Materia Medica Malaysiana

March 13, 2007

Fast food sector bows to ministry’s ad demands

Filed under: Uncategorized — malaysianmedicine @ 9:16 am

NST: PUTRAJAYA: The Health Ministry has worked out a deal with the fast food industry that includes major concessions aimed at creating a generation of healthier Malaysians.
The major players in the industry have agreed to give the ministry the last word on fast food advertisements. They also concurred with the ministry that such advertisements should not be aired during children shows.
In a new development, fast food outlets will carry announcements on the calorie count of each food item besides stating the average number of calories a person should take a day.
Health Minister Datuk Seri Dr Chua Soi Lek said the matter was ironed out in a meeting between representatives of major multinational fast food companies and the ministry’s technical committee on fast food.
The ministry was represented by Public Health Department Food Quality Control division director Dr Abdul Rahim Mohamad.
“In short, the ministry has total control over fast food advertisements as the companies concerned cannot advertise their fast food without our approval,” he said, adding that he would inform the Cabinet of the outcome of the meeting.
The ministry’s initiative is a follow-up to a report that Malaysia had the most number of overweight people in the Asean region. In fact, the number of fat people here exceeds that in many developed countries, including Germany and France.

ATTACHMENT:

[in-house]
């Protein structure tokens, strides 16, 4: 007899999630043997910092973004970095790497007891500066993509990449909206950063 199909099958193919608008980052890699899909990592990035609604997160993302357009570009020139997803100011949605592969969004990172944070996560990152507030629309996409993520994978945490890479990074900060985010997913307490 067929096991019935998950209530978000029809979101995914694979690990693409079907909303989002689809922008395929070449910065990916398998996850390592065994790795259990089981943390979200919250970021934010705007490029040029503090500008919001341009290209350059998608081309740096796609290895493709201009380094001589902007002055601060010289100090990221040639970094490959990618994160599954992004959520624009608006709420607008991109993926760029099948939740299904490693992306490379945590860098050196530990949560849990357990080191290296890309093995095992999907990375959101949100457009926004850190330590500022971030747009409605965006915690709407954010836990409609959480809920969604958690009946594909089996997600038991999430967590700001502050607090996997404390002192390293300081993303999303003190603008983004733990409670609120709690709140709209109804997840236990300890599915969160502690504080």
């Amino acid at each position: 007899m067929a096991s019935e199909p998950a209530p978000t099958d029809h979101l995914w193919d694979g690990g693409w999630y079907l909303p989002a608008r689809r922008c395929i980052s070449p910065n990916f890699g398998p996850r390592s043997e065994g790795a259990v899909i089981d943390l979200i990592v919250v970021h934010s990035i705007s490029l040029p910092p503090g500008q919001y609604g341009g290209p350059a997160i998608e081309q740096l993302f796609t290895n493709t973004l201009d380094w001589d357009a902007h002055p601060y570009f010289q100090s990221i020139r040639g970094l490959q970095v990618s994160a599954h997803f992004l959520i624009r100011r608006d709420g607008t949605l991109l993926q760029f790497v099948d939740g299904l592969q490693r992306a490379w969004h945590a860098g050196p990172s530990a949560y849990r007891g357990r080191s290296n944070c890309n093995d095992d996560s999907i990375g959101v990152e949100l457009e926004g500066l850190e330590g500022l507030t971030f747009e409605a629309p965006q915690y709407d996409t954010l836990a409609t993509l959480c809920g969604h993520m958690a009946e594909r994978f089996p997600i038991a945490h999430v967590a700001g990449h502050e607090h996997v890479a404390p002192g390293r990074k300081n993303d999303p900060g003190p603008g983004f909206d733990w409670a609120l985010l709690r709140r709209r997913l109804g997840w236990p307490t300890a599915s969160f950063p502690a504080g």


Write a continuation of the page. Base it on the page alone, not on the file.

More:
In the last 10 years, the number of overweight people has more than doubled.
A survey showed that 54 per cent of the adult population was either obese or overweight.
Ten years ago, it was only 24.1 per cent. The MySoN (Malaysian Shape of the Nation) survey showed that 48 per cent of Malaysian men and 62 per cent of Malaysian women were fat.
Dr Chua said if the ministry did not take a firm stand on the matter, then more Malaysians would become overweight and fall victim to lifestyle-related diseases.
“Eating fast food is considered ‘cool’ among those aged below 30. It’s a culture and in popular demand,” he said, adding that children below 12 years demanded that they be taken to fast food outlets due to the lure of advertisements and toys used as “bait”.
Dr Chua said the banning or controlling of fast food advertisements was not an instant solution to the problem of an overweight populace.
“But it is definitely a move in the right direction, just like the banning of cigarette and liquor advertisements will help create awareness and reduce the number of people who might otherwise become victims of lifestyle-related diseases.”
He said it could not be denied that Malaysia was a food haven.
“We are also one of the very few countries in the world with 24-hour eateries.”
He said Malaysians placed a lot of emphasis on comfort food and taste to the extent that they did not give importance to its nutritional content.
“What is worrying is that Malaysians daily consume food rich in fat, salt and sugar. They also do not exercise.”
He said studies had shown that less than 15 per cent of Malaysians exercised three times a week for 30 minutes.
More than 10,000 people in Malaysia die each year from diseases linked to hypertension such as stroke, renal failure and heart attack including about 6,000 coronary heart disease deaths.

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